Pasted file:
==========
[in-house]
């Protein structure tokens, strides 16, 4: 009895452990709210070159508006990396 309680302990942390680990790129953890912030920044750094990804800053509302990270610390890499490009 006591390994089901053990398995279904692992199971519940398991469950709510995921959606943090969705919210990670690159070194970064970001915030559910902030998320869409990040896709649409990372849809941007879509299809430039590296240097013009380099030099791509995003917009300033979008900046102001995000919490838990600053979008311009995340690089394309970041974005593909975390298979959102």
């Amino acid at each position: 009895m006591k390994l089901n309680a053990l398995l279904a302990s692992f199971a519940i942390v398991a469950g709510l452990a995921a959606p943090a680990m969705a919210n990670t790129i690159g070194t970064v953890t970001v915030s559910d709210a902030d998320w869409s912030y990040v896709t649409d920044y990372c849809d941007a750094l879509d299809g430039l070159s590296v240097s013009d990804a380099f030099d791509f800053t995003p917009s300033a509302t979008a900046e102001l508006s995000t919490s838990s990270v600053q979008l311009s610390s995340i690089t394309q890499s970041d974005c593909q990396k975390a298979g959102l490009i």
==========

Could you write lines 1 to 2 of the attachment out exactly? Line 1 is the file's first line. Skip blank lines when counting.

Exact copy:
[in-house]
């Protein structure tokens, strides 16, 4: 009895452990709210070159508006990396 309680302990942390680990790129953890912030920044750094990804800053509302990270610390890499490009 006591390994089901053990398995279904692992199971519940398991469950709510995921959606943090969705919210990670690159070194970064970001915030559910902030998320869409990040896709649409990372849809941007879509299809430039590296240097013009380099030099791509995003917009300033979008900046102001995000919490838990600053979008311009995340690089394309970041974005593909975390298979959102």